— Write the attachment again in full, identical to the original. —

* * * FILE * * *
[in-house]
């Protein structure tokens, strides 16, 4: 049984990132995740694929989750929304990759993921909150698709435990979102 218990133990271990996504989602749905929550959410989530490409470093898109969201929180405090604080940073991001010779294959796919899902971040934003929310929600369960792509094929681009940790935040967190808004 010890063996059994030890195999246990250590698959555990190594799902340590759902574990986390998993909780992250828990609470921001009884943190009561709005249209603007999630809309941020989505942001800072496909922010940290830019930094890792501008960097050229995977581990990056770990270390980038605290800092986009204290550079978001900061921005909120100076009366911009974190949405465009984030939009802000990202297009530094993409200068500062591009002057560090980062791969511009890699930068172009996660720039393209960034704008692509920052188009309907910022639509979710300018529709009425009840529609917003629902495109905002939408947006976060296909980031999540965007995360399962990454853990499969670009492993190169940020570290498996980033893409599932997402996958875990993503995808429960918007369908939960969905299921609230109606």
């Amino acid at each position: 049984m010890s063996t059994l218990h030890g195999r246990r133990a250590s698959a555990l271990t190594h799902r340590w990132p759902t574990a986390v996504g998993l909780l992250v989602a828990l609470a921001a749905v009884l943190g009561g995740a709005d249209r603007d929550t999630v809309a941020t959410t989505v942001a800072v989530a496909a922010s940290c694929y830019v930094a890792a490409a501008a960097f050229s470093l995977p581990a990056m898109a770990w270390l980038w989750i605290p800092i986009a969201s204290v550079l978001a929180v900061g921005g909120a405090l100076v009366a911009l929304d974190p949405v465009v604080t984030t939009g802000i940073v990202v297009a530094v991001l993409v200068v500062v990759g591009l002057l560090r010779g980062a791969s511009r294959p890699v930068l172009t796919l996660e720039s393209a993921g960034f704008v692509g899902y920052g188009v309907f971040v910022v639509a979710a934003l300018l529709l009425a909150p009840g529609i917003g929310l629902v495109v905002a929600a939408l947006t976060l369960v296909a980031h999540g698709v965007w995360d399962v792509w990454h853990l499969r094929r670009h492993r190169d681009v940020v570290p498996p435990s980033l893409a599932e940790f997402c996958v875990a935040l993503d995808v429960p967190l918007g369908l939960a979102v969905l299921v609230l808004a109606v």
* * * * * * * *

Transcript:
[in-house]
């Protein structure tokens, strides 16, 4: 049984990132995740694929989750929304990759993921909150698709435990979102 218990133990271990996504989602749905929550959410989530490409470093898109969201929180405090604080940073991001010779294959796919899902971040934003929310929600369960792509094929681009940790935040967190808004 010890063996059994030890195999246990250590698959555990190594799902340590759902574990986390998993909780992250828990609470921001009884943190009561709005249209603007999630809309941020989505942001800072496909922010940290830019930094890792501008960097050229995977581990990056770990270390980038605290800092986009204290550079978001900061921005909120100076009366911009974190949405465009984030939009802000990202297009530094993409200068500062591009002057560090980062791969511009890699930068172009996660720039393209960034704008692509920052188009309907910022639509979710300018529709009425009840529609917003629902495109905002939408947006976060296909980031999540965007995360399962990454853990499969670009492993190169940020570290498996980033893409599932997402996958875990993503995808429960918007369908939960969905299921609230109606």
């Amino acid at each position: 049984m010890s063996t059994l218990h030890g195999r246990r133990a250590s698959a555990l271990t190594h799902r340590w990132p759902t574990a986390v996504g998993l909780l992250v989602a828990l609470a921001a749905v009884l943190g009561g995740a709005d249209r603007d929550t999630v809309a941020t959410t989505v942001a800072v989530a496909a922010s940290c694929y830019v930094a890792a490409a501008a960097f050229s470093l995977p581990a990056m898109a770990w270390l980038w989750i605290p800092i986009a969201s204290v550079l978001a929180v900061g921005g909120a405090l100076v009366a911009l929304d974190p949405v465009v604080t984030t939009g802000i940073v990202v297009a530094v991001l993409v200068v500062v990759g591009l002057l560090r010779g980062a791969s511009r294959p890699v930068l172009t796919l996660e720039s393209a993921g960034f704008v692509g899902y920052g188009v309907f971040v910022v639509a979710a934003l300018l529709l009425a909150p009840g529609i917003g929310l629902v495109v905002a929600a939408l947006t976060l369960v296909a980031h999540g698709v965007w995360d399962v792509w990454h853990l499969r094929r670009h492993r190169d681009v940020v570290p498996p435990s980033l893409a599932e940790f997402c996958v875990a935040l993503d995808v429960p967190l918007g369908l939960a979102v969905l299921v609230l808004a109606v």